Green Maternity Fashion

One of the downsides—or upsides, depending on your perspective—of pregnancy is that it requires a brand new wardrobe. The average woman spends $1200 on maternity and nursing clothes. This seems like a lot for clothing you’ll wear just a month or two before you have to go up another size. If you hunt around for tips on saving money on maternity clothes, the two big ones you’ll see again and again are 1. Borrow maternity clothes from friends, and 2. Wear your husband’s clothes. The great thing about these tips is that they not only save you a bundle of cash—they’re also eco-friendly alternatives to shelling out over a grand on barely-worn garments.

I suppose it’s possible to follow tips #1 and 2, above, and spend next to nothing on your eco-friendly maternity clothes. Unfortunately, they did not work for me. The problem with tip #1 is that you need to have at least one friend who has been pregnant before who is willing to donate her clothes to you. I did not have such a friend. And even if I did, how could I guarantee that she would be the same size as I am, be pregnant during the same season as I was, and have the same taste in high fashion that I do?

I actually did try tip #2. At about seven months pregnant, I went to the dentist wearing one of my husband’s sweaters. The dental hygienist laughed when she saw me. “When I was pregnant I used to walk around in my husband’s clothes all the time, too!” she said. I decided cross-dressing pregnant woman was not the look I was going for—even at the dentist’s office.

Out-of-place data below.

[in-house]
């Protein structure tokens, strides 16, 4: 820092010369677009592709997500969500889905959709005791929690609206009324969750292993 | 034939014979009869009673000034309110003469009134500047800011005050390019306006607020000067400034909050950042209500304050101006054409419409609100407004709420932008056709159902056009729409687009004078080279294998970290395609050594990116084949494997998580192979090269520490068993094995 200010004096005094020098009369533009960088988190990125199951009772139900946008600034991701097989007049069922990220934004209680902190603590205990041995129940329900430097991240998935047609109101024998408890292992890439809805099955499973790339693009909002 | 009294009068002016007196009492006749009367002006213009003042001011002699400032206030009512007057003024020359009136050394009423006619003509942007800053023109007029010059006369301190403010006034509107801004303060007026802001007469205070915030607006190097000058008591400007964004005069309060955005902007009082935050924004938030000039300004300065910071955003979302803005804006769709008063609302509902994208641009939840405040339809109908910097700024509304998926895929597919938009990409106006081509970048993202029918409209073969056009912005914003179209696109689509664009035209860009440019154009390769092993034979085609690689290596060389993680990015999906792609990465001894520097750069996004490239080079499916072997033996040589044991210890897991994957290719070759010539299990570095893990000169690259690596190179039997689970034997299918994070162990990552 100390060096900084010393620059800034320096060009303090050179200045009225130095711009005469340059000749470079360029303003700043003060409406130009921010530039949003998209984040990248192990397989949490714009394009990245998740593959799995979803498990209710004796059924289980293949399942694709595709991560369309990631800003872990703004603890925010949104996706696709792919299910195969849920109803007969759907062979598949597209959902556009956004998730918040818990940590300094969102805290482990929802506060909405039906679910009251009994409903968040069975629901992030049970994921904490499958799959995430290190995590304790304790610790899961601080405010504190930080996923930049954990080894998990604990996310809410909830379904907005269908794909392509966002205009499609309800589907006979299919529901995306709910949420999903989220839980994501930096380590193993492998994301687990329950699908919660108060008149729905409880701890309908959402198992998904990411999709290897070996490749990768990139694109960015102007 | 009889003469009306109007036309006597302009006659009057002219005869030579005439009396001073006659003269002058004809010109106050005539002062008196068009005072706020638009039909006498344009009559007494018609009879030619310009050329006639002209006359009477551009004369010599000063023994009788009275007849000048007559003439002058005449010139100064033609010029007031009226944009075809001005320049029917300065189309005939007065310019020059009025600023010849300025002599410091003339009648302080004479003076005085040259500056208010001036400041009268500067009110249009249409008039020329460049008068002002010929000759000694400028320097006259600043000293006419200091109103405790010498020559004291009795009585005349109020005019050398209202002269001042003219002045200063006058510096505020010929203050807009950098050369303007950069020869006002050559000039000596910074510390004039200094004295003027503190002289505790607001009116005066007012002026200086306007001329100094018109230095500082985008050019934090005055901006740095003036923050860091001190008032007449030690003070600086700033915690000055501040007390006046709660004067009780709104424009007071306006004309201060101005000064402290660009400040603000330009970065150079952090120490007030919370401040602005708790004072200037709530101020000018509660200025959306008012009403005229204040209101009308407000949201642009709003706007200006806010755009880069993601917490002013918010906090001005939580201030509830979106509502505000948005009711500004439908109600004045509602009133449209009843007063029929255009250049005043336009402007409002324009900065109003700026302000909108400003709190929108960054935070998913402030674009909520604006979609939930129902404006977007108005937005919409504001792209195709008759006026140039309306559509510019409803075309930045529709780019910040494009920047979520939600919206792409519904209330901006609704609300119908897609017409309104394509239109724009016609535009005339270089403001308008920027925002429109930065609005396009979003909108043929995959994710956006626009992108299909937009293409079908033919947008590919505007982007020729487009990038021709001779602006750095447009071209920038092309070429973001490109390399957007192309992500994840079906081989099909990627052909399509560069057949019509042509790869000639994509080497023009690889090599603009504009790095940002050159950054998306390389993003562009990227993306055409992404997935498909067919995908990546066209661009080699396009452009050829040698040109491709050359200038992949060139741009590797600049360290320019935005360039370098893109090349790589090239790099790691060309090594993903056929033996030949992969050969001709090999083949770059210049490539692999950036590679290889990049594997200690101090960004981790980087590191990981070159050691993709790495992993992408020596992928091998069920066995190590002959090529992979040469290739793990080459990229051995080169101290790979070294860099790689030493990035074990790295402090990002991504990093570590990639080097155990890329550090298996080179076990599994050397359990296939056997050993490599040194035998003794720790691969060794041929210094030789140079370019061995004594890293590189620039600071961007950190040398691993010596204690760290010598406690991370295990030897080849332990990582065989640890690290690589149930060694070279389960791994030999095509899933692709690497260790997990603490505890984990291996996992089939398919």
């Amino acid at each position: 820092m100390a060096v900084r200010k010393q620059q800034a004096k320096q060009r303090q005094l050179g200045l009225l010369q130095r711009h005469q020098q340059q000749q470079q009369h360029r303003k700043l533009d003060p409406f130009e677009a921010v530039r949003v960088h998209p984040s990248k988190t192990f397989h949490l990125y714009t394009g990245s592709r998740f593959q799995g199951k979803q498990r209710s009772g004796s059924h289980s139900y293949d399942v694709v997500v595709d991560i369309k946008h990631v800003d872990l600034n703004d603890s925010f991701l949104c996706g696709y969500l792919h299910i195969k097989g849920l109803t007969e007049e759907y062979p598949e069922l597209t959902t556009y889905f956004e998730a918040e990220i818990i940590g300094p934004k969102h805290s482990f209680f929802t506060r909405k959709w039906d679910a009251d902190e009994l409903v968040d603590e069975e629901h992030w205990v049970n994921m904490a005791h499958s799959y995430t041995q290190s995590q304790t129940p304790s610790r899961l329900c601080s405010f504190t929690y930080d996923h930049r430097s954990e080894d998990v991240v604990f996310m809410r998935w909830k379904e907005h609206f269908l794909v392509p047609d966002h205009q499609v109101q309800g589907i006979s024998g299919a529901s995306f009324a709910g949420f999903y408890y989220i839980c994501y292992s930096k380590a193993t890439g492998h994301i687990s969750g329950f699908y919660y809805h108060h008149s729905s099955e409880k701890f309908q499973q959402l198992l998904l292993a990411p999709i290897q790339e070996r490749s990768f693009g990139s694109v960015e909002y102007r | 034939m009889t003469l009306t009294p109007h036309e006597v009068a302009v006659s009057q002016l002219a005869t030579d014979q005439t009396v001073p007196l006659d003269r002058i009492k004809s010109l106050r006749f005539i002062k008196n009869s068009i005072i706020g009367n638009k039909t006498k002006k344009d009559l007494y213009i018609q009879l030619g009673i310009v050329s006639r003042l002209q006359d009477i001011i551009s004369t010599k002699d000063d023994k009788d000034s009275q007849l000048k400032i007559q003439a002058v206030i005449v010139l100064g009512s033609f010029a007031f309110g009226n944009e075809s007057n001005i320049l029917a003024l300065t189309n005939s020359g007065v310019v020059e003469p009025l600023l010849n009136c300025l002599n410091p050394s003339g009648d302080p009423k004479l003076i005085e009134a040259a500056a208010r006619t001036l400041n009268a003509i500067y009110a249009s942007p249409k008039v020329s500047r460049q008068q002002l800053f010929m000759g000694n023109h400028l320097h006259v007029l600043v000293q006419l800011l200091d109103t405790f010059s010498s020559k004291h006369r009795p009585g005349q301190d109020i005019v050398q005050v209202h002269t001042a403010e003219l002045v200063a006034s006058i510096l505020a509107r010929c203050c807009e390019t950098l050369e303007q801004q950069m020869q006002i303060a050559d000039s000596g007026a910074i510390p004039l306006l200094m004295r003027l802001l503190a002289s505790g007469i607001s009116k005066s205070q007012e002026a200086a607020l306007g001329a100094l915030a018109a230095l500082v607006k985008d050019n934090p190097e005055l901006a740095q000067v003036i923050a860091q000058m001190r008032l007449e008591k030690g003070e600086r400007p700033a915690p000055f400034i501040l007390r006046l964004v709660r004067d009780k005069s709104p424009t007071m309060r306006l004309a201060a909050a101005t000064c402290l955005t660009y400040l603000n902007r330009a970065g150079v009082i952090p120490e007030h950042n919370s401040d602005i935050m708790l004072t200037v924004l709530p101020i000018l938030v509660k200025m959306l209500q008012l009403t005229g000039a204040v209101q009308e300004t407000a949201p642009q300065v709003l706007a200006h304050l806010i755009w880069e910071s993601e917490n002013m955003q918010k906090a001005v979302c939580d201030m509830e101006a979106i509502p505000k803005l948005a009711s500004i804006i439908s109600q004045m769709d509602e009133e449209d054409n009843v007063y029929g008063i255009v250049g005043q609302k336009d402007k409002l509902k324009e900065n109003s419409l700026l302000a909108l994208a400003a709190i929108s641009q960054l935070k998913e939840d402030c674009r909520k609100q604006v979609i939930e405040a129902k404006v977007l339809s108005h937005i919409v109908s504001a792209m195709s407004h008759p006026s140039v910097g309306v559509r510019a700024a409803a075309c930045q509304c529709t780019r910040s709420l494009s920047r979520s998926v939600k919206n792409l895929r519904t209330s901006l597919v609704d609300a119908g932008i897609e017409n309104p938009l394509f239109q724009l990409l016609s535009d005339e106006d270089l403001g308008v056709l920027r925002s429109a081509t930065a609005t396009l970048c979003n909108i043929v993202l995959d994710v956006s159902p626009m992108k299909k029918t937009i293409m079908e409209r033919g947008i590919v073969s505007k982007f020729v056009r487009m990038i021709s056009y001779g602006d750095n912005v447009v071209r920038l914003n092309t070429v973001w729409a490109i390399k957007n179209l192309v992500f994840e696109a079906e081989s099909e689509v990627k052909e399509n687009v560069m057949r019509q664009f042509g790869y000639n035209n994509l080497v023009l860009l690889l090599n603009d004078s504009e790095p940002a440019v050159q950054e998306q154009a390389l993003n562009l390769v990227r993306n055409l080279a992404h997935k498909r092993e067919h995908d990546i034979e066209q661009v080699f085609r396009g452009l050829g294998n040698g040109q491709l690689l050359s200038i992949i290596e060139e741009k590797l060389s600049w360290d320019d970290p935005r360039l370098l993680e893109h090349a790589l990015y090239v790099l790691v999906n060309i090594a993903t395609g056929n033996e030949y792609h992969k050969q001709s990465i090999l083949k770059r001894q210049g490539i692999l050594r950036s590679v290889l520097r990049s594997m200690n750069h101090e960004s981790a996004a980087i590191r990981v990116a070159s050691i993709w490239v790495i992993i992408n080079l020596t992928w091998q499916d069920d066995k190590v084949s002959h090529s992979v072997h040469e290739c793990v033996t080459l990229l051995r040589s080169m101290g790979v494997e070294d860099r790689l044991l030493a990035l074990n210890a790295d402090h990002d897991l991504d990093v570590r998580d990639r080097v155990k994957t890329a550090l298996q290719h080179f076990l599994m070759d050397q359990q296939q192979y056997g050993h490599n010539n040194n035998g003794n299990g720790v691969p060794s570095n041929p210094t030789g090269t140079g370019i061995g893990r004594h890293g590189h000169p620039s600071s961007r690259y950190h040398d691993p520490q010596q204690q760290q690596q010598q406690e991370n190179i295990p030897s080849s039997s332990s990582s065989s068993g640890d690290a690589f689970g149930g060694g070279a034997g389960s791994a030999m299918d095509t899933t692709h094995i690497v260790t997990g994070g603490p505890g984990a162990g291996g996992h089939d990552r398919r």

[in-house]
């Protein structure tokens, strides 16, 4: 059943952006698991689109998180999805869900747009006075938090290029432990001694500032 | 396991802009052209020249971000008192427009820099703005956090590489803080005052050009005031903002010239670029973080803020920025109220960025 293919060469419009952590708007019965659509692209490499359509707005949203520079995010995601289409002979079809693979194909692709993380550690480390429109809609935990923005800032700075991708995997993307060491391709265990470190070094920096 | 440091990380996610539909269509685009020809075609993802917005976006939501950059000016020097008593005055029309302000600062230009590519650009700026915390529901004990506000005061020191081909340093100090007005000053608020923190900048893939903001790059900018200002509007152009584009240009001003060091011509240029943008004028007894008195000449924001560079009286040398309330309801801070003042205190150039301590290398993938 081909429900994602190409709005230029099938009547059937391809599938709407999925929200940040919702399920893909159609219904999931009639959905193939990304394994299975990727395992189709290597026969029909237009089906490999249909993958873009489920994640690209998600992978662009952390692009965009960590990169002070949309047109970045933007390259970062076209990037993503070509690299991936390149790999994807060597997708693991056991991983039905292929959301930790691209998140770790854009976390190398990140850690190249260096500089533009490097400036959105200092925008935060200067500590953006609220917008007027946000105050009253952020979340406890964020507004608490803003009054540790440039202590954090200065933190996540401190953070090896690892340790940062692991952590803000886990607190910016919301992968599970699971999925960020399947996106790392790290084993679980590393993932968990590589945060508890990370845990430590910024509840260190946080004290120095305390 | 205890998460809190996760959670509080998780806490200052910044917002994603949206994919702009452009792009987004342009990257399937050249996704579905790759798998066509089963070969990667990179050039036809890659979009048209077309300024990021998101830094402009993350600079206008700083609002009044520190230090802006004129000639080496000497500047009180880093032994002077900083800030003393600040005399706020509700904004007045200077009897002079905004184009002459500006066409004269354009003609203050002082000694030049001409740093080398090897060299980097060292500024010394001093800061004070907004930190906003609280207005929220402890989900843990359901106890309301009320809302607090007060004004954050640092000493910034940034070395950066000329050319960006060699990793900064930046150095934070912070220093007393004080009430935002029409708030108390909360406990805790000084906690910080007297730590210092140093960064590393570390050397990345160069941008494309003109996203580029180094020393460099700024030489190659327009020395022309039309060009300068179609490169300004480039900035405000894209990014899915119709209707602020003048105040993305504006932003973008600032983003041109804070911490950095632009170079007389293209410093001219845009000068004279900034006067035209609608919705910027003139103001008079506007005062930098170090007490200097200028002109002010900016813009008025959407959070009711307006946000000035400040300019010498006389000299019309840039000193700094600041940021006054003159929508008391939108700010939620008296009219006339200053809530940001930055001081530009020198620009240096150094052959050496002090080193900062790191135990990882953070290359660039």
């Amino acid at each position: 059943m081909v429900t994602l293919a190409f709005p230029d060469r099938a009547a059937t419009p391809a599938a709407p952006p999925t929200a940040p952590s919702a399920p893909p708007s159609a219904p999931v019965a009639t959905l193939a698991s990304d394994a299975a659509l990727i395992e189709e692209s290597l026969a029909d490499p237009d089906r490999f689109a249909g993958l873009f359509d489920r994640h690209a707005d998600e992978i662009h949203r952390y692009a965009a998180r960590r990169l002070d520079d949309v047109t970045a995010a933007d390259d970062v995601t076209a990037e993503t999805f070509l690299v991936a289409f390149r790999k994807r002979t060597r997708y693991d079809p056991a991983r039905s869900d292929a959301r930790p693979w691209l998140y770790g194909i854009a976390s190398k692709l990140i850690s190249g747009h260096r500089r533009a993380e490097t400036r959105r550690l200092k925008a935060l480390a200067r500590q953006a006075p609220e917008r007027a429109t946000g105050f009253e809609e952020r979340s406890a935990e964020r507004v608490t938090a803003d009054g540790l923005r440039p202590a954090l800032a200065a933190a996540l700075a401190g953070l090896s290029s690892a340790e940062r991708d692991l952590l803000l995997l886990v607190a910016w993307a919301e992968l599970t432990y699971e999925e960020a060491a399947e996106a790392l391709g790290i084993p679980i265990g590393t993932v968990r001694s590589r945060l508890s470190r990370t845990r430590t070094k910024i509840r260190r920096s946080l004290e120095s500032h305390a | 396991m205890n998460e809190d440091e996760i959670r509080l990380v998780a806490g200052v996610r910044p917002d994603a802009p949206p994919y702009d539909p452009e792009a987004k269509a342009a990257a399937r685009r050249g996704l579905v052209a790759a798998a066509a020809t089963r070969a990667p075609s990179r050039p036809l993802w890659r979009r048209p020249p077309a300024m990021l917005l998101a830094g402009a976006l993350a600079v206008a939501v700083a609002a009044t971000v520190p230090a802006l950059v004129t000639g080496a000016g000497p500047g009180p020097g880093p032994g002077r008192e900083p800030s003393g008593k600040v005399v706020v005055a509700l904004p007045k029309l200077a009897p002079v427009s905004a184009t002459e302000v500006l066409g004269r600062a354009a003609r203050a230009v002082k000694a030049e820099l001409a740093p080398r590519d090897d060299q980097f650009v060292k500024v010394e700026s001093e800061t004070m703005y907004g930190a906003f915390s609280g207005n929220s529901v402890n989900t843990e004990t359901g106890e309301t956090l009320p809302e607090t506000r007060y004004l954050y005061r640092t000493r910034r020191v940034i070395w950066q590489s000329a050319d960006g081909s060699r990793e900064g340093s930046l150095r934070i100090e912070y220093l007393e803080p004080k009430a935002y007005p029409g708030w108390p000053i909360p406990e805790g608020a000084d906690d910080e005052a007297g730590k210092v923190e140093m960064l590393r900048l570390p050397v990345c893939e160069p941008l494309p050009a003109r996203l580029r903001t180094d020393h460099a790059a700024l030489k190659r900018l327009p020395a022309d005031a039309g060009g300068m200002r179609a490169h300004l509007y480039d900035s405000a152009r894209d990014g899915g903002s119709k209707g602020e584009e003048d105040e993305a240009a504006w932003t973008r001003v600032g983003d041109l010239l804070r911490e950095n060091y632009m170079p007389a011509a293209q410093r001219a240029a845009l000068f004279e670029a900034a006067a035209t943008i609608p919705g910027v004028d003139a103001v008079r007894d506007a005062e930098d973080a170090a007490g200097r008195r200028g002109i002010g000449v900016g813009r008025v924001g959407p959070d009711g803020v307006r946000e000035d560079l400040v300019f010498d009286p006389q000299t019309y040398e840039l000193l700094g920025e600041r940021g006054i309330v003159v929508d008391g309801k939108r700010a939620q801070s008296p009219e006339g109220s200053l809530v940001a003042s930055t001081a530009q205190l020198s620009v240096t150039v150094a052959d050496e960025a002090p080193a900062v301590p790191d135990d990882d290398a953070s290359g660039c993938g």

So what are the other options for an eco-friendly maternity wardrobe? A quick Google search revealed an entry on Treehugger discussing just that. They recommended checking out Roundbelly, Blue Canoe, and Under the Nile for eco-friendly fashions. A reader vouched for Jessica Scott Ltd. as well. Of course, I wanted to be eco-friendly without spending a lot of money. In other words, my budget was far lower than the $1200 national average. I ended up finding some great deals on maternity wear at thrift stores and consignment shops. I found this ensemble for just one dollar at my local consignment shop:

halloween.jpg

The best part about this outfit is that it is all one piece. Normally you have to buy a shirt and pants. I also enjoy the pastel/floral look, which I believe is very slimming and classic. Where did I wear this lovely one-dollar jumpsuit? To a Halloween party, of course! I went as “Pregnant ‘80s Lady,” and it was quite a hit. To get my dollar’s worth, I later used this as a full-body smock while painting the baby’s nursery. It conveniently fit over my real clothes. Seriously, though, I did find some good stuff at resale shops. I bought this chiffon (or something) dress for $5.99 at Goodwill and wore it to my cousin’s black tie wedding in San Francisco:

Formal maternity gown

In this photo I am not showing yet, at 16 weeks. I was five months pregnant at the wedding, and the dress still worked out, even though it wasn’t technically a maternity dress.